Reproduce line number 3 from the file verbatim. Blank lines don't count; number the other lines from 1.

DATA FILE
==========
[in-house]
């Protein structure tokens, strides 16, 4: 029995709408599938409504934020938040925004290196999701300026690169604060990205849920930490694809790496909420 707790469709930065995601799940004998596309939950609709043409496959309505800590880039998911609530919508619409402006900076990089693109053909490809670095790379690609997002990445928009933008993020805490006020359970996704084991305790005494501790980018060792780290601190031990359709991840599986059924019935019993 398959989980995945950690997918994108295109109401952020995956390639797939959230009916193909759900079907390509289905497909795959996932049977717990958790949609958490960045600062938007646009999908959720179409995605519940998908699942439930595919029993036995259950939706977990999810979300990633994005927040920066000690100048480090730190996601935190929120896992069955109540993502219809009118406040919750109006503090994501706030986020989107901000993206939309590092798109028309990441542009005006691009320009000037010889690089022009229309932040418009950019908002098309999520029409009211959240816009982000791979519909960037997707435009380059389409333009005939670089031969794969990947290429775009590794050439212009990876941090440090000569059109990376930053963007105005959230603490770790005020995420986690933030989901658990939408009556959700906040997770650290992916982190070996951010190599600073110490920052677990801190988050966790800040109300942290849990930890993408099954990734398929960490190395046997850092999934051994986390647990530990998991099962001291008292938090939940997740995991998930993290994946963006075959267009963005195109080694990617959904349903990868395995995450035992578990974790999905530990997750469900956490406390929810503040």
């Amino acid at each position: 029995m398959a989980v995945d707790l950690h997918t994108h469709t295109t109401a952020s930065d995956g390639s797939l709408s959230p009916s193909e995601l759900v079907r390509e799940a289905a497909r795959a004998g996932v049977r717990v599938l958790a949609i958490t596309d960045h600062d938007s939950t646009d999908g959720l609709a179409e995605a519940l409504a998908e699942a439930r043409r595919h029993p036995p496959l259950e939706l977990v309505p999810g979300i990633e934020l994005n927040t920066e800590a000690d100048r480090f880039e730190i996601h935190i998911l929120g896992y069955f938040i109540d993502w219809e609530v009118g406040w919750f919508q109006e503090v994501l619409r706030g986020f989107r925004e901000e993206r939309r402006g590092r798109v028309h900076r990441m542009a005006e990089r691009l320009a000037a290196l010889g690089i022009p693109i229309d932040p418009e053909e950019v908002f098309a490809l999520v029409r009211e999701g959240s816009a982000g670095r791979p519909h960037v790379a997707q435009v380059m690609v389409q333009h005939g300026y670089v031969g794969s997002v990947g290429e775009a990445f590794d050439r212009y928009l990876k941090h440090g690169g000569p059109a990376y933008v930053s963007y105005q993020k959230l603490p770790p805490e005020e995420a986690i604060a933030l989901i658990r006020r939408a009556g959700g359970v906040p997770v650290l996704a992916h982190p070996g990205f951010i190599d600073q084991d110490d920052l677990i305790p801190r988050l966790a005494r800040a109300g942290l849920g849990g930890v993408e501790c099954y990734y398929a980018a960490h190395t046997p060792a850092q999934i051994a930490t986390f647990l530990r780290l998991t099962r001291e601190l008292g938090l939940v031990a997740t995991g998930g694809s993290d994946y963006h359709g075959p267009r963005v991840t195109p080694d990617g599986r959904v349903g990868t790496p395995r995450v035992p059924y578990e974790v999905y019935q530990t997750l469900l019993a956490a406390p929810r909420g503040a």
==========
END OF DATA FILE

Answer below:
């Amino acid at each position: 029995m398959a989980v995945d707790l950690h997918t994108h469709t295109t109401a952020s930065d995956g390639s797939l709408s959230p009916s193909e995601l759900v079907r390509e799940a289905a497909r795959a004998g996932v049977r717990v599938l958790a949609i958490t596309d960045h600062d938007s939950t646009d999908g959720l609709a179409e995605a519940l409504a998908e699942a439930r043409r595919h029993p036995p496959l259950e939706l977990v309505p999810g979300i990633e934020l994005n927040t920066e800590a000690d100048r480090f880039e730190i996601h935190i998911l929120g896992y069955f938040i109540d993502w219809e609530v009118g406040w919750f919508q109006e503090v994501l619409r706030g986020f989107r925004e901000e993206r939309r402006g590092r798109v028309h900076r990441m542009a005006e990089r691009l320009a000037a290196l010889g690089i022009p693109i229309d932040p418009e053909e950019v908002f098309a490809l999520v029409r009211e999701g959240s816009a982000g670095r791979p519909h960037v790379a997707q435009v380059m690609v389409q333009h005939g300026y670089v031969g794969s997002v990947g290429e775009a990445f590794d050439r212009y928009l990876k941090h440090g690169g000569p059109a990376y933008v930053s963007y105005q993020k959230l603490p770790p805490e005020e995420a986690i604060a933030l989901i658990r006020r939408a009556g959700g359970v906040p997770v650290l996704a992916h982190p070996g990205f951010i190599d600073q084991d110490d920052l677990i305790p801190r988050l966790a005494r800040a109300g942290l849920g849990g930890v993408e501790c099954y990734y398929a980018a960490h190395t046997p060792a850092q999934i051994a930490t986390f647990l530990r780290l998991t099962r001291e601190l008292g938090l939940v031990a997740t995991g998930g694809s993290d994946y963006h359709g075959p267009r963005v991840t195109p080694d990617g599986r959904v349903g990868t790496p395995r995450v035992p059924y578990e974790v999905y019935q530990t997750l469900l019993a956490a406390p929810r909420g503040a």